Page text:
Trapeze: Fitness and the fear of flying
By Dorene Internicola
NEW YORK (Reuters Life!) - Daring young men and women, not always with the greatest of ease, are taking flying trapeze classes to give their fitness workouts a jolt.
Enthusiasts, who swing, jump, flip and fly through the air, say "flying" builds muscle strength, stamina, balance and coordination. Then there's the mind thing.
"There are three instructors running each class to help you conquer your fear of heights and challenge your idea of working out," said Sarah Callan, a spokeswoman for Trapeze School New York.
With locations in Los Angeles, Boston and Washington, D.C., as well as New York, the school offers beginning, intermediate and advanced classes in the flying trapeze all day, every day to thrill seekers, acrobats and even couch potatoes.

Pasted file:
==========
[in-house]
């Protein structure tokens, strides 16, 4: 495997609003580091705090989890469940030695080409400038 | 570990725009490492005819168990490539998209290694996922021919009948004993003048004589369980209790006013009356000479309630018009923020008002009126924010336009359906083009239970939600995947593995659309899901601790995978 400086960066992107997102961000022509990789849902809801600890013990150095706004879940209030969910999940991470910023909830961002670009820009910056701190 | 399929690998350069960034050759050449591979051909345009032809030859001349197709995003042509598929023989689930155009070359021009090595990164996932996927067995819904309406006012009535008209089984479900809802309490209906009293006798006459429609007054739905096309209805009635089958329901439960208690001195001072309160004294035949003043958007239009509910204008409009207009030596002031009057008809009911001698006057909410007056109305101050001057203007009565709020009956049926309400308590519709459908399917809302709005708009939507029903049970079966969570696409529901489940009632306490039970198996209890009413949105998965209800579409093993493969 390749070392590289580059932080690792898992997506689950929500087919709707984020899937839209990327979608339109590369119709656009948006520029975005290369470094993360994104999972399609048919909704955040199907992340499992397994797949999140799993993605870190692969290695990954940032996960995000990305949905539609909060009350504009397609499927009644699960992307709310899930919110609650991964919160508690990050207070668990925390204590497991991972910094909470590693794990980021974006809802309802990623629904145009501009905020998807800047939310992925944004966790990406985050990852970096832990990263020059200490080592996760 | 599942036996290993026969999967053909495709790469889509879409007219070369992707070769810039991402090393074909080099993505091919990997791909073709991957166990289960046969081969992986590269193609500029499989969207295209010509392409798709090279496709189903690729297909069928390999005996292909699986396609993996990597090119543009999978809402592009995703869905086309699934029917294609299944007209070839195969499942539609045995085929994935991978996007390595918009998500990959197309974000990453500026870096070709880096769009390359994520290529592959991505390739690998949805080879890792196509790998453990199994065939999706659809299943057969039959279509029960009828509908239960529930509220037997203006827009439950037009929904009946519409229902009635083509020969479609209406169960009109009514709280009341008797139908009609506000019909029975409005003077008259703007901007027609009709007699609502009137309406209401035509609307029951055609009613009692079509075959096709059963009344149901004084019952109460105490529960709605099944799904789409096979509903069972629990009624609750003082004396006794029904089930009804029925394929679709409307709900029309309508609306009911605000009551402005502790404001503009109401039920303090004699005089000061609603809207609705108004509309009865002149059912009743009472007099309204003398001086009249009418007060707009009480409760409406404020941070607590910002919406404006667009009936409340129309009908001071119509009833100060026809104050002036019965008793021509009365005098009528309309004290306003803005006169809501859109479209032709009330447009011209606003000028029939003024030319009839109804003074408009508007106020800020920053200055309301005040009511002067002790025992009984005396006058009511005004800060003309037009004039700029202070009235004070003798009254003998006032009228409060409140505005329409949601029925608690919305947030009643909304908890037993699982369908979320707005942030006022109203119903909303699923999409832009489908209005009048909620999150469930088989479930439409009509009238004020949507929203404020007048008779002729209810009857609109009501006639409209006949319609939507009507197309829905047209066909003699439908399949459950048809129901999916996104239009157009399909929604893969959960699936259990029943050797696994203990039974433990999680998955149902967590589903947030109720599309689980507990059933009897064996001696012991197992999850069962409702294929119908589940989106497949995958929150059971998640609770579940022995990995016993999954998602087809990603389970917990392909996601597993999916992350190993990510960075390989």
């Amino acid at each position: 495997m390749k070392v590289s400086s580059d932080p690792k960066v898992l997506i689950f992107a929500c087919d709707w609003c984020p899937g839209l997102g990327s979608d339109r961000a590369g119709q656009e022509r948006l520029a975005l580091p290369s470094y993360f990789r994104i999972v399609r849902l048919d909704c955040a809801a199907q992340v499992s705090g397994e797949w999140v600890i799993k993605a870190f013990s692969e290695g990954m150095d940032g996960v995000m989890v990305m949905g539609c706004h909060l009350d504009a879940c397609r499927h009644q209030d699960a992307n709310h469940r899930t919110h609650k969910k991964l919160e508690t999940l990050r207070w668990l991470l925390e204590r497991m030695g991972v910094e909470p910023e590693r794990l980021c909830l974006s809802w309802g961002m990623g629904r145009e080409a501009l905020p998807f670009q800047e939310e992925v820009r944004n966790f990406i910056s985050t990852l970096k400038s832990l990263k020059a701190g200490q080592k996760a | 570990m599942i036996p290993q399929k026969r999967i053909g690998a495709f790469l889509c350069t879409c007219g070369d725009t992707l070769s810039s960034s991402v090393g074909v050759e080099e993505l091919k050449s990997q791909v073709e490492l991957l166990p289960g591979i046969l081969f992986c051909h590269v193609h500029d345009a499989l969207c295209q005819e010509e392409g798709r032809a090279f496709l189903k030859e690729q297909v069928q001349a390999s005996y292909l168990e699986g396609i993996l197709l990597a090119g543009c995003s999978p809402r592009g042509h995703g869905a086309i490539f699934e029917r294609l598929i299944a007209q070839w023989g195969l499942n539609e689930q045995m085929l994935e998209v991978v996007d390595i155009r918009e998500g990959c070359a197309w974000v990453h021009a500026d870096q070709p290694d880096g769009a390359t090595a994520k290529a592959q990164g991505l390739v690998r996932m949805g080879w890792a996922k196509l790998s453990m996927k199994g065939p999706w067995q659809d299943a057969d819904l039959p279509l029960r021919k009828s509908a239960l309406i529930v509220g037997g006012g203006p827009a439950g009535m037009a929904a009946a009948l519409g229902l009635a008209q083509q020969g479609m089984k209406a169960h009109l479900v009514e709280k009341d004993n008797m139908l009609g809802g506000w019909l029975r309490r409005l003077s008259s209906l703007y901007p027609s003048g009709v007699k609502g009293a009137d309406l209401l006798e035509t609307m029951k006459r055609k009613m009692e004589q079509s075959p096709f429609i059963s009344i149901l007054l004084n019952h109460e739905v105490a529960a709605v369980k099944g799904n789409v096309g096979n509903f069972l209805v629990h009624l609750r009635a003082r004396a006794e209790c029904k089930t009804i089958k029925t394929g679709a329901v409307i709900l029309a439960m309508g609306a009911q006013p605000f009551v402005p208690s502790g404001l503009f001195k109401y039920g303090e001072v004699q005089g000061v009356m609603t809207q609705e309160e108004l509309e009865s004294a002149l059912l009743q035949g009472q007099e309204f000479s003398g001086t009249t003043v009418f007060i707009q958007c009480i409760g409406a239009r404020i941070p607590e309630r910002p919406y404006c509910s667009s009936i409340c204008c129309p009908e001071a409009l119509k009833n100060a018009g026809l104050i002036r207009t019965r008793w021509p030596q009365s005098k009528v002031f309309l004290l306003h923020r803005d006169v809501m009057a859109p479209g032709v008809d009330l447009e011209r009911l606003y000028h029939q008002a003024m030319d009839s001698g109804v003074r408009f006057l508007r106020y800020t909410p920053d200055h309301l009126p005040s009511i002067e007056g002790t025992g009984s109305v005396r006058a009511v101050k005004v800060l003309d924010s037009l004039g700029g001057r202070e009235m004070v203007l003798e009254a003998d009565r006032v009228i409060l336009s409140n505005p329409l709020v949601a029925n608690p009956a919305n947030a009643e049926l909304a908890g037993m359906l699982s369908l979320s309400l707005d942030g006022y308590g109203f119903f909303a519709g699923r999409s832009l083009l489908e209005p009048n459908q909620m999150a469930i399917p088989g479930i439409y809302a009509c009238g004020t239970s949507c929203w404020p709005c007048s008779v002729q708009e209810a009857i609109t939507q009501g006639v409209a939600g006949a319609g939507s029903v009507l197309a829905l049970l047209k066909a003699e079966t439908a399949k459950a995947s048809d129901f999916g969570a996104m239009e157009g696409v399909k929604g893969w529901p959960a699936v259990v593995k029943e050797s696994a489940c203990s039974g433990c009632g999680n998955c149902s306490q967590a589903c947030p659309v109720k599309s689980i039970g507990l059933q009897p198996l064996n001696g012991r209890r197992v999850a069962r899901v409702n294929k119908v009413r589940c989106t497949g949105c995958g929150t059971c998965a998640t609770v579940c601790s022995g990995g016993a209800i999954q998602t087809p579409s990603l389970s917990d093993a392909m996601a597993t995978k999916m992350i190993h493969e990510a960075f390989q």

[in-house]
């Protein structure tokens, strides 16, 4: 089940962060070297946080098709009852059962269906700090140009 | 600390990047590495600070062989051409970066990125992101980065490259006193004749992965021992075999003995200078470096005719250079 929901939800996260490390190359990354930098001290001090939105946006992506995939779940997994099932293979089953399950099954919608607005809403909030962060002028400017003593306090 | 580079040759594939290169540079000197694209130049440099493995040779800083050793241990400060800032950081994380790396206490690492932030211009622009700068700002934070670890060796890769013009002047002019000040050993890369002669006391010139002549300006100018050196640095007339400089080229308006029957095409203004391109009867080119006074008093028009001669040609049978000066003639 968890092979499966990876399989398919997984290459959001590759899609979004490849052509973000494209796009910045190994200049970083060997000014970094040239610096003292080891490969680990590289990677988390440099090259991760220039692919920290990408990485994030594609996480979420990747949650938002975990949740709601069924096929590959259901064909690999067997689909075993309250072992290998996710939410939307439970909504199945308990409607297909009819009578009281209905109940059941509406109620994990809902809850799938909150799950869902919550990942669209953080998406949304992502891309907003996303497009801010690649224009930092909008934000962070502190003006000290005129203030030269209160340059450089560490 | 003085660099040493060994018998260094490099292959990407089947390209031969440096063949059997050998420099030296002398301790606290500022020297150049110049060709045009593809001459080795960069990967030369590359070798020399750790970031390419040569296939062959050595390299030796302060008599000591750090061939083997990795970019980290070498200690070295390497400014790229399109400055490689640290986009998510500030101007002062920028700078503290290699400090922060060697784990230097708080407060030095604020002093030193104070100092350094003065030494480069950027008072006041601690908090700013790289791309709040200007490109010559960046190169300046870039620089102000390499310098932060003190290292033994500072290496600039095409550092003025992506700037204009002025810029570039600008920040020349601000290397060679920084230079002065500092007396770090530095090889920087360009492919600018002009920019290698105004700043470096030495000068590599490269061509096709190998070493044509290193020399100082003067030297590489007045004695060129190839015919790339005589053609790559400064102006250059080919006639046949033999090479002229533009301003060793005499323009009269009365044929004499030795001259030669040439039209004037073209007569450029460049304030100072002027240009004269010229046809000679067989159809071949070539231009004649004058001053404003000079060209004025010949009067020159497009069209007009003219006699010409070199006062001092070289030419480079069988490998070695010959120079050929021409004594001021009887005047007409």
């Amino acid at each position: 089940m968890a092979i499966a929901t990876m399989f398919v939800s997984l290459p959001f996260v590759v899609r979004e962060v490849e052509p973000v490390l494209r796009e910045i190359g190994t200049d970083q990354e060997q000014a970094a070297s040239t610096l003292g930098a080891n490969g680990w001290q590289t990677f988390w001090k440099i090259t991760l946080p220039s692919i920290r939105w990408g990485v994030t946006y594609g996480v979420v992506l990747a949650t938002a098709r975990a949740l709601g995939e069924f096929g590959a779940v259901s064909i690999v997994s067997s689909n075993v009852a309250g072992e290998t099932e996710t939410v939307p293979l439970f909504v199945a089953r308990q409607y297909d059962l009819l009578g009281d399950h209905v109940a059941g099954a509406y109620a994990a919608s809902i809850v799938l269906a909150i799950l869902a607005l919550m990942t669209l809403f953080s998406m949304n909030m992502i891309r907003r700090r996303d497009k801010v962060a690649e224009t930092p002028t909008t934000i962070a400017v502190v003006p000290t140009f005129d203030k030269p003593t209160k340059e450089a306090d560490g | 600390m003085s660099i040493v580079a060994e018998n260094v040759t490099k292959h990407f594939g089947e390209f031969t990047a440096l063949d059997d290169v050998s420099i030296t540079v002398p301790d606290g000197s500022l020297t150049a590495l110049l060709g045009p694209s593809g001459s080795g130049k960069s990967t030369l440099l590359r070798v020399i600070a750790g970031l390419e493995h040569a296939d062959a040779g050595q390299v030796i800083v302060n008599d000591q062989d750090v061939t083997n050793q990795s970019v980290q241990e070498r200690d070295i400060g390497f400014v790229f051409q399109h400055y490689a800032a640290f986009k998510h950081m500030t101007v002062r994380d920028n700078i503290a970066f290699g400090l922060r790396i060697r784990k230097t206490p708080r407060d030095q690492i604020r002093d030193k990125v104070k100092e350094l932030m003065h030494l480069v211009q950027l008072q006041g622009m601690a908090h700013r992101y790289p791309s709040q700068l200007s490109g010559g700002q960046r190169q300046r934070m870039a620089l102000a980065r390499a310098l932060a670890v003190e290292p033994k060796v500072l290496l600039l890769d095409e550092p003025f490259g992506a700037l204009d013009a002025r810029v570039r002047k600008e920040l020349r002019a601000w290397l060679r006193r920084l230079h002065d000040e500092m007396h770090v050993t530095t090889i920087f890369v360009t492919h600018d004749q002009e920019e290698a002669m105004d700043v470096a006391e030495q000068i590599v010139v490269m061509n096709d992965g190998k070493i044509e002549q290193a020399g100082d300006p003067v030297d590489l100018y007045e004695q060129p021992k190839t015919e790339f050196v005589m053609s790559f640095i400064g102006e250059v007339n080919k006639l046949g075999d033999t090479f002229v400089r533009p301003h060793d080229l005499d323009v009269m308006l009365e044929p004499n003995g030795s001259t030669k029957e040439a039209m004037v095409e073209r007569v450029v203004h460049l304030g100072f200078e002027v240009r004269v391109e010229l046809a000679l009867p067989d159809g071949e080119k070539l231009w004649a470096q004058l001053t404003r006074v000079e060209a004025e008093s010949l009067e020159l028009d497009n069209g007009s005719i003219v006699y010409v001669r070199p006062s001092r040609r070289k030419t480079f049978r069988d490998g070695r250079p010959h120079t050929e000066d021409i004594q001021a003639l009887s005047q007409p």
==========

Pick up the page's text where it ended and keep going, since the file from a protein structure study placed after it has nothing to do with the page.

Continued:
"Flying trapeze requires the mental ability to challenge yourself," Callan said. "In terms of physical ability, we require you to be able to hold your own weight when hanging with both hands on a bar."
So, you don't have to be fit enough for Cirque du Soleil. There's also a big net and Callan says you're always tethered.
"When on the flying trapeze, and even when climbing the ladder to the top, you are connected to safety lines," she explained.
But while swinging on the trapeze is a fun, core-strengthening way to add variety to a workout, Jessica Matthews, of the non-profit American Council on Exercise, stresses that it's not for everyone. Continued...